Trump then goes on to explain, «America is better off when there is less conflict, not more. We must learn from mistakes of the past».
It is a fair assumption to make that Trump is willing to turn his back on the US’ interventionist policies of the quarter century, as they’d manifested in various avatars – under the rubrics of «humanitarian» impulses (Yugoslavia), «colour revolution» (Georgia and Ukraine), «regime change» (Iraq, Libya and Syria) or «war on terror» (Afghanistan).
How is this reconcilable with Trump’s intention to increase the military budget significantly and to eliminate the so-called «defence sequester»? He himself acknowledged that is going to be «one of the largest increases in national defence spending in American history».
Trump rationalizes this way: «Finally, to keep America safe, we must provide the men and women of the United States military with the tools they need to prevent war — if they must — they have to fight and they only have to win».
The important element here is that nowhere in his speech Trump proposes to fight new wars. The Pentagon expenditures do not necessarily portend greater US interventionism abroad. It is understandable, arguably, that in such extraordinary times in American politics – Trump just accused Obama of instigating media leaks and protests against him – the powerful US military-industrial complex can rest assured that their corporate interests are safe even if there are no interventionist wars abroad.
To be sure, Trump has redefined the terms of engagement of America with the world community. He said the foreign policies of his government will seek «direct, robust and meaningful engagement» but will be based on «vital national interests».
A significant feature of Trump’s speech is about what he omitted – America’s big-power relationships. He said nothing about Russia and almost nothing about China. Evidently, change is in the air.
It was habitual on Obama’s part to badmouth Russia on any and every occasion – even to the extent of bracketing ISIS and Russia in the US’ «threat perception». Trump’s speech confirms that demonizing Russia is no longer US policy.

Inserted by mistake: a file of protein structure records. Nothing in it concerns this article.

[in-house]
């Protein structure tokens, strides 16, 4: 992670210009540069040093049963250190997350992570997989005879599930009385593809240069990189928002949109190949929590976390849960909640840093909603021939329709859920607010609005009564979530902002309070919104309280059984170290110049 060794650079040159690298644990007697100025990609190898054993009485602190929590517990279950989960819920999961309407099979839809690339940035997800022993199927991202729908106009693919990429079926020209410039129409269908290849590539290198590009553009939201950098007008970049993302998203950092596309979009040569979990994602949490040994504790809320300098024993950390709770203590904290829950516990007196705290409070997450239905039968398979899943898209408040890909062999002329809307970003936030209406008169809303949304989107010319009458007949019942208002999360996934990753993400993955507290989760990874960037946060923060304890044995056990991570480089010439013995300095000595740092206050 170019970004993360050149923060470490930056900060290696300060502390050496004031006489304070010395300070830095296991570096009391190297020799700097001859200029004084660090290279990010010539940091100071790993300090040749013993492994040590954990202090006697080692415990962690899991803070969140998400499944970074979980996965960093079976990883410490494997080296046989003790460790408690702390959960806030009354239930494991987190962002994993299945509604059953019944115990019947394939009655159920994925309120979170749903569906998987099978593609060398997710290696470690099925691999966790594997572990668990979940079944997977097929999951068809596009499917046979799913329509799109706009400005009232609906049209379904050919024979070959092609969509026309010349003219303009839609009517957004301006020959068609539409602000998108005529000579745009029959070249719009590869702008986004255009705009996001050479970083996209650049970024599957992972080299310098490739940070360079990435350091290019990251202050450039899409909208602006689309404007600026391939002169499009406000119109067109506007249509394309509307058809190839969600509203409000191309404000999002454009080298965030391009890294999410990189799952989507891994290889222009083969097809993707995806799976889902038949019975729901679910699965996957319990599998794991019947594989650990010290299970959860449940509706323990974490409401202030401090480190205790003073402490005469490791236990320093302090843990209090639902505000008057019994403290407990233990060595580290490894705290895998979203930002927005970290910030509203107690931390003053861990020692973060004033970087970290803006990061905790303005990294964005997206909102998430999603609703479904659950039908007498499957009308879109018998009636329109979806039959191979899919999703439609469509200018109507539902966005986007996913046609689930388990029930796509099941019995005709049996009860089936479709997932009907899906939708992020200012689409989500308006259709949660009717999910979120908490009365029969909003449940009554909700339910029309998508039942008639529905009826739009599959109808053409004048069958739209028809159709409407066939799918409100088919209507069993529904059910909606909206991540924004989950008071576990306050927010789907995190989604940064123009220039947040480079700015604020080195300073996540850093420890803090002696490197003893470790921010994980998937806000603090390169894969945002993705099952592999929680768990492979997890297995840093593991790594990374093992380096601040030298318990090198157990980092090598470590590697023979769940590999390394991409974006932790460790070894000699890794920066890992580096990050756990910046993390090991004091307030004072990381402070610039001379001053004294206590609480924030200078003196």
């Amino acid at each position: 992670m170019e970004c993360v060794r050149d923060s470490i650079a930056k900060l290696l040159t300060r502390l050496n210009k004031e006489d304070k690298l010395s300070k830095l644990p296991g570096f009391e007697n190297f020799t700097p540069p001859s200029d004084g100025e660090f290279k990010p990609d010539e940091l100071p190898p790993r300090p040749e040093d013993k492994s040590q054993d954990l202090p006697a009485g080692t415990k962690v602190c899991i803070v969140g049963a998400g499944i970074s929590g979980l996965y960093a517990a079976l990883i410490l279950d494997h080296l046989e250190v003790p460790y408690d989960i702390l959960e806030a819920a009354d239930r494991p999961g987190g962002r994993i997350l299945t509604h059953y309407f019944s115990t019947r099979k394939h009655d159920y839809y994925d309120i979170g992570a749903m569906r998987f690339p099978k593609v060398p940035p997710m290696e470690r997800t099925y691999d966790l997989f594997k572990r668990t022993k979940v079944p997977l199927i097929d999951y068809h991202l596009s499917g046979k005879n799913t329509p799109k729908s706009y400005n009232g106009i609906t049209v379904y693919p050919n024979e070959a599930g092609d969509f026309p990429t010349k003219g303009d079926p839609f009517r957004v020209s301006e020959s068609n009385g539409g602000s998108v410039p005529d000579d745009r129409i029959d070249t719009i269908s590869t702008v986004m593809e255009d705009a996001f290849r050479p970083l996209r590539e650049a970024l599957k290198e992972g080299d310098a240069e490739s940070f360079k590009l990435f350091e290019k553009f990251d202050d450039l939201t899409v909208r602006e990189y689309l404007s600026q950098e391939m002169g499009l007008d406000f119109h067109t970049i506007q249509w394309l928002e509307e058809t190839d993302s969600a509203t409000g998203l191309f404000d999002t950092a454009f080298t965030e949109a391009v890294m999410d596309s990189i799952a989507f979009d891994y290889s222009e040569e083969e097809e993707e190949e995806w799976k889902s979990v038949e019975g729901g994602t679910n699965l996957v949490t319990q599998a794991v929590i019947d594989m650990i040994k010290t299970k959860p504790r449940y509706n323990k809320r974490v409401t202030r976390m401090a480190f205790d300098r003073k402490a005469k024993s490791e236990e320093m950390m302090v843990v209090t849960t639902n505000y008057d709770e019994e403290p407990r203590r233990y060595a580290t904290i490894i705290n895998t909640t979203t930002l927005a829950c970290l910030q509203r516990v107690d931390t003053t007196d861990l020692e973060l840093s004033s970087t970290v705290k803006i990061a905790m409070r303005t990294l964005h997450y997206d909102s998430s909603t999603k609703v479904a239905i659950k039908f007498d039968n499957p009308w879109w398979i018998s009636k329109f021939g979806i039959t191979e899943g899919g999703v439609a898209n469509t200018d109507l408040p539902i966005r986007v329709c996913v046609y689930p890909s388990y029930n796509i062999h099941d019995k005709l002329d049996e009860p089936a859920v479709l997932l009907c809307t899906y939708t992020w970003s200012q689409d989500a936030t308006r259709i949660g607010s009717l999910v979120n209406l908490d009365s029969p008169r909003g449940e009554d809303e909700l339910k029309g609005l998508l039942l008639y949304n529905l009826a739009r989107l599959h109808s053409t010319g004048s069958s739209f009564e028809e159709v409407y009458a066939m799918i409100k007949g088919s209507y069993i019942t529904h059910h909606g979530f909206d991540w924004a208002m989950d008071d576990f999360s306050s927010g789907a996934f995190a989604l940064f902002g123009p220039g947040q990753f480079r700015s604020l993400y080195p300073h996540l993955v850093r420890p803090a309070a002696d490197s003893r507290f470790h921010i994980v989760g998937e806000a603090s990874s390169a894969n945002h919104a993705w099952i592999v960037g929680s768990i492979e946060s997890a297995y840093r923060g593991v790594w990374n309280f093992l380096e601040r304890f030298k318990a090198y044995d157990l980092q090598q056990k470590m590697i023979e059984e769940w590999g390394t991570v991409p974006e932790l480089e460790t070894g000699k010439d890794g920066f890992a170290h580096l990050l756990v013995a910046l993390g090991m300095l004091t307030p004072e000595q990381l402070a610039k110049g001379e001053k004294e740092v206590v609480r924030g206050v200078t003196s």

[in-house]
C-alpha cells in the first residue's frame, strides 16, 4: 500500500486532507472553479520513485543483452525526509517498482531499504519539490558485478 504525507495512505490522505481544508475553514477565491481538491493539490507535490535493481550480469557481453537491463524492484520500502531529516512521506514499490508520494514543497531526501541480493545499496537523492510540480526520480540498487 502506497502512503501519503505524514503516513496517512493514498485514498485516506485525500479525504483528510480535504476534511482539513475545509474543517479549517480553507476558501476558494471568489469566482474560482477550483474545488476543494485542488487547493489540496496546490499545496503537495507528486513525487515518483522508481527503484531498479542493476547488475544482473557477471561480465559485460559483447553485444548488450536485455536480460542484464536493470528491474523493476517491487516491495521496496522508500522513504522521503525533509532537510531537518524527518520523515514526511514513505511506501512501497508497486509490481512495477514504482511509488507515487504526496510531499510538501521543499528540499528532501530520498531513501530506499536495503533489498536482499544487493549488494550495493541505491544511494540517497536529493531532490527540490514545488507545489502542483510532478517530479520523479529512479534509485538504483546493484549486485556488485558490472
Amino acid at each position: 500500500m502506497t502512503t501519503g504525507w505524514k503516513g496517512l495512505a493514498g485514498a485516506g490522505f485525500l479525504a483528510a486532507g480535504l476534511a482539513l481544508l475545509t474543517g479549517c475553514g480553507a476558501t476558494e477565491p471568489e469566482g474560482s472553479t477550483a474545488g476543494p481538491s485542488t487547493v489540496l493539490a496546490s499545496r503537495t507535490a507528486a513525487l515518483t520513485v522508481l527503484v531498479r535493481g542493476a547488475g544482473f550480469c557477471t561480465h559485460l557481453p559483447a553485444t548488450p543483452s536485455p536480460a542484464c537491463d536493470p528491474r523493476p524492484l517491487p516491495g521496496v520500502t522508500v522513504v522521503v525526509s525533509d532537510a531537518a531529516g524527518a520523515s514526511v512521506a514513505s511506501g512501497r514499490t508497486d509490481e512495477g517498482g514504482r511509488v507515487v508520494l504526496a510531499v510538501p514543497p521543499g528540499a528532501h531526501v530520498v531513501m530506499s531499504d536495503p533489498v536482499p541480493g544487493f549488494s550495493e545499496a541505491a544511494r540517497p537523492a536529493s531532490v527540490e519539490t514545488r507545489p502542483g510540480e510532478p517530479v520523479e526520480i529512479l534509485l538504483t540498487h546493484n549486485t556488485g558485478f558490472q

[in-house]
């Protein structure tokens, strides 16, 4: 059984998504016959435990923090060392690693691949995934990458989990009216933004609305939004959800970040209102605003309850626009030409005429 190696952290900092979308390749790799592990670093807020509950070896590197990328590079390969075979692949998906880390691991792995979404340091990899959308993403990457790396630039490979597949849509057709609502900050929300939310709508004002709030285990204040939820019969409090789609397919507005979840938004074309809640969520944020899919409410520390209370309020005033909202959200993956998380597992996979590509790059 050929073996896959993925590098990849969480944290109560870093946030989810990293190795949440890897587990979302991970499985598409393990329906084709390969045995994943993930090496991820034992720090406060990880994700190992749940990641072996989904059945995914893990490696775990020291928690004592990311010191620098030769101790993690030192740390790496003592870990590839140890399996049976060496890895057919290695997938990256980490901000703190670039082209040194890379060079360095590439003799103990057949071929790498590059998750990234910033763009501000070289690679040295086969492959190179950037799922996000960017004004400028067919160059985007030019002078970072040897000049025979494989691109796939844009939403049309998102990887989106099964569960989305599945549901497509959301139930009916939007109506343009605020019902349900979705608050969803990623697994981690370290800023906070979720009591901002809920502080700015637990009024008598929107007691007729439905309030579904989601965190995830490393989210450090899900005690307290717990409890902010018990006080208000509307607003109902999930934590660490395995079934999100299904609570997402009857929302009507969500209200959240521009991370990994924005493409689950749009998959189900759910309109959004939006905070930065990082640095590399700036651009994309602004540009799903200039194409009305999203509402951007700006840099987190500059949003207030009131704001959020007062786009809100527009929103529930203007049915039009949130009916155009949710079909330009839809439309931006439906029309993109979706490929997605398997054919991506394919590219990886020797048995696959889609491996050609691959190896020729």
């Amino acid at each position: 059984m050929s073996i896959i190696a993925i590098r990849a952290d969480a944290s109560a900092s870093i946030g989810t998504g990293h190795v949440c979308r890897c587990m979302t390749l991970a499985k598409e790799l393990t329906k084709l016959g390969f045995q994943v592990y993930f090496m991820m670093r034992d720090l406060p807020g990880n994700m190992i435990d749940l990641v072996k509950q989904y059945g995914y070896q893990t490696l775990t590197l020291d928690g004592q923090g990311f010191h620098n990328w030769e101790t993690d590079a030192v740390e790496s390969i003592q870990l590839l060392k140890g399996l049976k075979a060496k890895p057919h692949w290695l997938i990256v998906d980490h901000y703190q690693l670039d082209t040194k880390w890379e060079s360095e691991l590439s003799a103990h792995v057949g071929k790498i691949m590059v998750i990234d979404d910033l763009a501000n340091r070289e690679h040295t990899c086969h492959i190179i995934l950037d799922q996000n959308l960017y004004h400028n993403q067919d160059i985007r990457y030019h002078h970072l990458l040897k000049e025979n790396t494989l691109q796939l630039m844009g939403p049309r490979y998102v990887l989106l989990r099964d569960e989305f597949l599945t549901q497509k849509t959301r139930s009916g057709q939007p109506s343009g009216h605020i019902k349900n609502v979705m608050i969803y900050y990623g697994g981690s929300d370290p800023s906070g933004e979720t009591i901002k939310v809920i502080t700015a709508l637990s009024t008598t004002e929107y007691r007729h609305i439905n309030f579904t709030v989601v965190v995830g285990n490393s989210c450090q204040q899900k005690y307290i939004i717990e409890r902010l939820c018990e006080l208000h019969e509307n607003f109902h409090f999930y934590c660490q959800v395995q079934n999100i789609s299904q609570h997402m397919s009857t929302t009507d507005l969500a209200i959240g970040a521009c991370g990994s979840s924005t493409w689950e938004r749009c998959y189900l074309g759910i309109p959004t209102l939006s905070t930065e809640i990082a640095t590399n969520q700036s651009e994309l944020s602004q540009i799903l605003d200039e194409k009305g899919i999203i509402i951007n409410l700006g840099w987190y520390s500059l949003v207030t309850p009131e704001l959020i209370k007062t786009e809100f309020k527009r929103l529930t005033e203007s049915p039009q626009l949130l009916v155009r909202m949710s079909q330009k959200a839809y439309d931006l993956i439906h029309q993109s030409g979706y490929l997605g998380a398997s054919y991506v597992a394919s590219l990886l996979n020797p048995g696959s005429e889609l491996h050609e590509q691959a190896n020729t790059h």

In the case of China, there have been early indications already that he is speedily moving toward engagement, while with regard to Russia, it may turn out to be a slow process due to the hurdles that are being created on his path almost on daily basis.
Trump says China’s WTO membership cost the US economy 60000 factories during the period since 2011. But he said this not as a stand-alone accusation but by way of illustrating a «series of tragic foreign policy disasters».
This is where the best hope lies that under Trump, the US may career away from the trodden path of imperialism and global hegemony. Simply put, Trump’s foreign policies become a grand bargain since nation-building will be impossible amidst waging foreign wars.
To reinforce the point, Trump came up with the staggering figure that the US’ Middle Eastern wars have cost $6 trillion «while our infrastructure at home is crumbling. With the $6 trillion, we could have built our country twice, and maybe even three times, if we had people who could negotiate».
Trump’s speech testifies to his intense awareness that his domestic political base has not eroded despite the relentless, vicious attacks on him by an unforgiving opposition that lost the election. Indeed, it is to that base that he will have to return to seek a renewed mandate in 2020. He understands that his agenda to make the foreign policy serve as a tool to rebuild the country enjoys popular support.